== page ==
Herbert Weir Smyth [n.d.], A Greek Grammar for Colleges; Machine readable text [info] [word count] [Smyth].
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In general the subject of the infinitive, if expressed at all, stands in the accusative; when the subject of the infinitive is the same as the subject or object of the governing verb, or when it has already been made known in the sentence, it is not repeated with the infinitive.


When the subject of the infinitive is the same as that of the governing verb, it is omitted, and a predicate noun stands in the nominative case.

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οἶμαι εἰδέναι I think that I know P. Pr. 312e, Πέρσης ἔφη εἶναι he said he was a Persian X. A. 4.4.17, ἐγὼ οὐχ ὁμολογήσω ἄκλητος ἥκειν I shall not admit that I have come uninvited P. S. 174d, ὁμολογεῖς περὶ ἐμὲ ἄδικος γεγενῆσθαι; do you admit that you have been guilty as regards me? X. A. 1.6.8 (cp. cross4.2.27 in cross2263).

a. The nominative is used when the infinitive, expressing some action or state of the subject of the main verb, has the article in an oblique case. Thus, τούτων ἀξιωθεὶς διὰ τὸ πατρικὸς αὐτῷ φίλος εναι justifying these requests on the ground that he was his hereditary friend Aes. 3.52, τοῦτο δ' ἐποίει ἐκ τοῦ χαλεπὸς εἶναι this he effected by reason of his being severe X. A. 2.6.9, ἐπὶ τῷ ὁμοῖοι τοῖς λειπομένοις εἶναι ἐκπέμπονται (colonists) are sent out to be the equals of those who stay at home T. 1.34.

b. The nominative stands usually in sentences with δεῖν, χρῆναι etc., dependent on a verb of saying or thinking. Thus, ἡγούμην . . . περιεῖναι δεῖν αὐτῶν καὶ μεγαλοψυ_χότερος φαίνεσθαι I thought I ought to surpass them and to show myself more magnificent D. 19.235. Here ἡγούμην δεῖν is equivalent to I thought it proper.

c. When the governing verb is a participle in an oblique case, a predicate noun usually agrees with the participle, and rarely stands in the nominative. Thus, ἀπαλλαγεὶς τούτων τῶν φασκόντων δικαστῶν εἶναι being rid of those who profess to be judges P. A. 41a, τὰ_ς ἀρχὰ_ς δίδωσι . . . τοῖς ἀεὶ δόξα_σιν ἀρίστοις εἶναι it dispenses the offices to those who always seem to be the most deserving P. Menex. 238d.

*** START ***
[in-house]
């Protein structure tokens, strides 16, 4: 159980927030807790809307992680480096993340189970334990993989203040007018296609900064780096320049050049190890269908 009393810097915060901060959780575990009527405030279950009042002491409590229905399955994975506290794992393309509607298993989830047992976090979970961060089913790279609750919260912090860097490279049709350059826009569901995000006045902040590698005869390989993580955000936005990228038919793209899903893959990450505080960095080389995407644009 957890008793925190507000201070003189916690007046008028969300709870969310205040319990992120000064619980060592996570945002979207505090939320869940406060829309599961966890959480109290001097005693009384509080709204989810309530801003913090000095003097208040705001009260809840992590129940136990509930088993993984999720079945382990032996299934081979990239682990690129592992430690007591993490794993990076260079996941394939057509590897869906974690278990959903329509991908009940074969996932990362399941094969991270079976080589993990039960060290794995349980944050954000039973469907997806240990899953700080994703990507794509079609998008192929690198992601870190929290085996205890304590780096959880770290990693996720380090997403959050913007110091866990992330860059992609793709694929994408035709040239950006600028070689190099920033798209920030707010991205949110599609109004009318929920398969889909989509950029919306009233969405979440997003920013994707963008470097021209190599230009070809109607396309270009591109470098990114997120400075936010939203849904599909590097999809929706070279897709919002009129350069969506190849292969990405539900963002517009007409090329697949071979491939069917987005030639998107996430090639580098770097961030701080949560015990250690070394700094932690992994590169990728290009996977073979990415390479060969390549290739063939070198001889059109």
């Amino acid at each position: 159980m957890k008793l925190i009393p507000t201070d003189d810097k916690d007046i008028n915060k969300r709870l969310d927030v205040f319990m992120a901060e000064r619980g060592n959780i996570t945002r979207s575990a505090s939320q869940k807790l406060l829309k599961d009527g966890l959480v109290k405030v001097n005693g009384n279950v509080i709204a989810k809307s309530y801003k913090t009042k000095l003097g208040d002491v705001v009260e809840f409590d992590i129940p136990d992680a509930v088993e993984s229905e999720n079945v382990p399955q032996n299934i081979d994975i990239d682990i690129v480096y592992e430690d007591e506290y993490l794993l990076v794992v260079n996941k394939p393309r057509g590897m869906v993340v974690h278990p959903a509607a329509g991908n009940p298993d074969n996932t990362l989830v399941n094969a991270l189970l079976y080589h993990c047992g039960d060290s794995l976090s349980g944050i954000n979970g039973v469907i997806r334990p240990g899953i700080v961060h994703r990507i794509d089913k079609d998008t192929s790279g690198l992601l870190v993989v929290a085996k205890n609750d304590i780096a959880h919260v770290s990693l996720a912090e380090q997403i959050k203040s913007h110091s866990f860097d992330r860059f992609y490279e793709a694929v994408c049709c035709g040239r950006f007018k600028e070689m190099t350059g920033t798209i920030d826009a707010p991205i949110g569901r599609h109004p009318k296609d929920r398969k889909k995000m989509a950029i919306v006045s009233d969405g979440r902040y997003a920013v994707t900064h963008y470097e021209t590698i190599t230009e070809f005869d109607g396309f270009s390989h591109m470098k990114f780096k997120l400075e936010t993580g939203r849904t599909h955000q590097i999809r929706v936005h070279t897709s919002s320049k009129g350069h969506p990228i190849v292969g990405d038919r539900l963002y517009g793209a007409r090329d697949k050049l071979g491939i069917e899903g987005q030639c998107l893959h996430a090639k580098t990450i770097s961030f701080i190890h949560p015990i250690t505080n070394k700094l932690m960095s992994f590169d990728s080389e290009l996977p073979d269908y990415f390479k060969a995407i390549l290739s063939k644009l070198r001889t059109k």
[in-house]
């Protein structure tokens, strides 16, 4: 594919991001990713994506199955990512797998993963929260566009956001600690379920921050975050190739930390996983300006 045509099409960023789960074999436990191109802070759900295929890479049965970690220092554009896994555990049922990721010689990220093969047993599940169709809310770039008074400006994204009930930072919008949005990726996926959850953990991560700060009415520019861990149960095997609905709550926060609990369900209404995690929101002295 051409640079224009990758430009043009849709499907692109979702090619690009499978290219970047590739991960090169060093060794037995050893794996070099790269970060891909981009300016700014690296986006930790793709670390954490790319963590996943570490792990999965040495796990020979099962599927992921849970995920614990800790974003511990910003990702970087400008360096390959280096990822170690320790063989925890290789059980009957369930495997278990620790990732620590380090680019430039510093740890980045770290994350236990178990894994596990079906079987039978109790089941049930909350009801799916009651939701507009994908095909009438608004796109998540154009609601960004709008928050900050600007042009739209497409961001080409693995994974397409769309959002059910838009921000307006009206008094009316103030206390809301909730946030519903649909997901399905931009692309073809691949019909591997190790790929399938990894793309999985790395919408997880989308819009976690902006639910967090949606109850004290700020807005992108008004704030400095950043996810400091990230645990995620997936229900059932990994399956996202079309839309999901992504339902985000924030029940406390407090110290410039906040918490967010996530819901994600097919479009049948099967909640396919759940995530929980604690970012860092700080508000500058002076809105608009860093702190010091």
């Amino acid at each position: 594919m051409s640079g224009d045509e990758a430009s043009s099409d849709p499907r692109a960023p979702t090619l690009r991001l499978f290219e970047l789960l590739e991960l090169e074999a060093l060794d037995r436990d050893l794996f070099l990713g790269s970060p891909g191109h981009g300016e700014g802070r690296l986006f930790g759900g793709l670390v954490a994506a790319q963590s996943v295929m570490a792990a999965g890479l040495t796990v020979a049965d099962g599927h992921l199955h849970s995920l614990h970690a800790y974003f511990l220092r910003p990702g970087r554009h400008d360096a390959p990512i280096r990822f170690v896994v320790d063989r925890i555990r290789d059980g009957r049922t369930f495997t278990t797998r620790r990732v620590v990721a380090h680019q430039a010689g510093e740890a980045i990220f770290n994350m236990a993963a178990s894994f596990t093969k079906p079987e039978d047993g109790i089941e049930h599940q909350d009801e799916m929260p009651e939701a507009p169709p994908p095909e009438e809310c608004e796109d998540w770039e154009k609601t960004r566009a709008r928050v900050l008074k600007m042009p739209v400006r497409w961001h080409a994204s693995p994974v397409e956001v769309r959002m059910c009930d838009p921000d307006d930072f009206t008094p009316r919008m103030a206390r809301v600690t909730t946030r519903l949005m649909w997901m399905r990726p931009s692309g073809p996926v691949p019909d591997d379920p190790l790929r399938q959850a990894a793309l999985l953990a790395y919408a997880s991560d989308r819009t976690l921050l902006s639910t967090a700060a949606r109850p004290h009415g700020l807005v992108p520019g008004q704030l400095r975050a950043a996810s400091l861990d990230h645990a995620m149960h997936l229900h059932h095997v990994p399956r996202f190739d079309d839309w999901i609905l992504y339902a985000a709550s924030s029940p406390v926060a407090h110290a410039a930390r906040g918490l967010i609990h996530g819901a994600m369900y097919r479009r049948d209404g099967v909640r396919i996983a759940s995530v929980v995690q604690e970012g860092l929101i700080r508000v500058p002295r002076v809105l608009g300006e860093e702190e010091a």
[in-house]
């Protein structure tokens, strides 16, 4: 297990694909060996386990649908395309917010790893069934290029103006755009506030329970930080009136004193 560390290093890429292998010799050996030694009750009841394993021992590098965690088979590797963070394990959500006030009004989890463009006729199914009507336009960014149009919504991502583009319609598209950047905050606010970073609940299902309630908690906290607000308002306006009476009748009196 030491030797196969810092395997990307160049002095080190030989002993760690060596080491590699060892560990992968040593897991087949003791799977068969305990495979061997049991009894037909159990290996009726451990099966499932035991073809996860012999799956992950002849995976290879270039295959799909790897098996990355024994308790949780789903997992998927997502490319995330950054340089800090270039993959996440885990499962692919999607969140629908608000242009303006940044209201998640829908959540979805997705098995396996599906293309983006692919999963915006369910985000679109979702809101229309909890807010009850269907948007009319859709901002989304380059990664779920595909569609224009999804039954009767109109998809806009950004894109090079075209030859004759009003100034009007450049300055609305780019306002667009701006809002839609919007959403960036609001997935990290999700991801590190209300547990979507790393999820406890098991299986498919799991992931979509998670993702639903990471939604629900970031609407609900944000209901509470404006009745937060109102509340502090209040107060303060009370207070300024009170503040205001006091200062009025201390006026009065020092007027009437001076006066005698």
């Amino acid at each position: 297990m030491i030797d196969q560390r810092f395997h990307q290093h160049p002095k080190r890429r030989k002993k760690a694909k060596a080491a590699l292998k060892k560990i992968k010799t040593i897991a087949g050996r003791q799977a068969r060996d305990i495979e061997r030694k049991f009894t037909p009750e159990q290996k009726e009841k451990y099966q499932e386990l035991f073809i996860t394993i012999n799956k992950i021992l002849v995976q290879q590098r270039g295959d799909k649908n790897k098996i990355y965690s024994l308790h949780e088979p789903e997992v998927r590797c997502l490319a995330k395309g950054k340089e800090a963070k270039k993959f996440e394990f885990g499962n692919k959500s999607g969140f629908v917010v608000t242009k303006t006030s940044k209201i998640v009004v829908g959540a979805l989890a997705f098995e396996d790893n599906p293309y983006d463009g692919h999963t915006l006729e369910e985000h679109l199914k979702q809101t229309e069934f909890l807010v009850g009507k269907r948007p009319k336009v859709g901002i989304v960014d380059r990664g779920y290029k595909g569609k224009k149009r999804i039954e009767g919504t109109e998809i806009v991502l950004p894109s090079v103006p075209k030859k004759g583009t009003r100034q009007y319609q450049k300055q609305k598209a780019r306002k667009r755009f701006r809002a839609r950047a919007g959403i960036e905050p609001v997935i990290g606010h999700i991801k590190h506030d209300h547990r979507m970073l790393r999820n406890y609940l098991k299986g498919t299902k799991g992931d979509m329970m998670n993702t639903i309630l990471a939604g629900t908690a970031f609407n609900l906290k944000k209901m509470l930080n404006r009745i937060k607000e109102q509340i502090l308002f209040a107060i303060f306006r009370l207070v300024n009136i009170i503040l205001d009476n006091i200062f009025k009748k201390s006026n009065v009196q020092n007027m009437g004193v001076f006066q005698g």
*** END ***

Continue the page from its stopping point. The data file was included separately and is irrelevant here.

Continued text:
A pronoun subject of the infinitive, if (wholly or partially) identical with the subject of the main verb, is generally expressed when emphatic, and stands in the accusative (cases of the nominative are rare and suspected); but the indirect reflexive σφεῖς stands in the nominative or accusative.

οἶμαι ἐμὲ πλείω χρήματα εἰργάσθαι ἢ ἄλλους σύνδυο I think I have made more money than any two others together P. Hipp. M. 282e, ἡγησάμενος ἐμαυτὸν ἐπιεικέστερον εἶναι (emphatic for ἡγησάμενος ἐπιεικέστερος εἶναι) deeming myself to be too honest P. A. 36b, τοὺς δὲ Θηβαίους ἡγεῖτο . . . ἐά_σειν ὅπως βούλεται πρά_ττειν ἑαυτόν he thought the Thebans would let him have his own way D. 6.9, οὐ σφεῖς ἀδικεῖσθαι, ἀλλ' ἐκείνους μᾶλλον he said that not they (the speaker and the other Lacedaemonians), but they (the Toroneans) rather had been wronged 4. 114 (but σφᾶς in 1228 b).

a. After a preceding accusative with the infinitive, a second pronoun referring to a different person, and also subject of an infinitive, must also stand in the accusative whether or not it denotes the same person as the subject of the governing verb. Thus, ἀλλὰ νομίζεις ἡμᾶς μὲν ἀνέξεσθαί σου, αὐτὸς (see below) δὲ τυπήσειν; καὶ ἡμᾶς μὲν ἀποψηφιεῖσθαί σου, δὲ (not σὺ) δ' ου' παύσεσθαι but do you think that we are going to put up with you, while you strike us yourself? and that we are going to acquit you, while you will not cease your outrageous conduct? D. 21.204. αὐτός, above and in Κλέων οὐκ ἔφη αὐτός, ἀλλ' ἐκεῖνον στρατηγεῖν Cleon said that not he himself, but that Nicias was in command T. 4.28, is not the expressed subject of the infinitive, but αὐτός of direct discourse (αὐτὸς τυπήσεις, αὐτὸς οὐ στρατηγῶ); hence αὐτός is not used here for σεαυτόν (ἑαυτόν).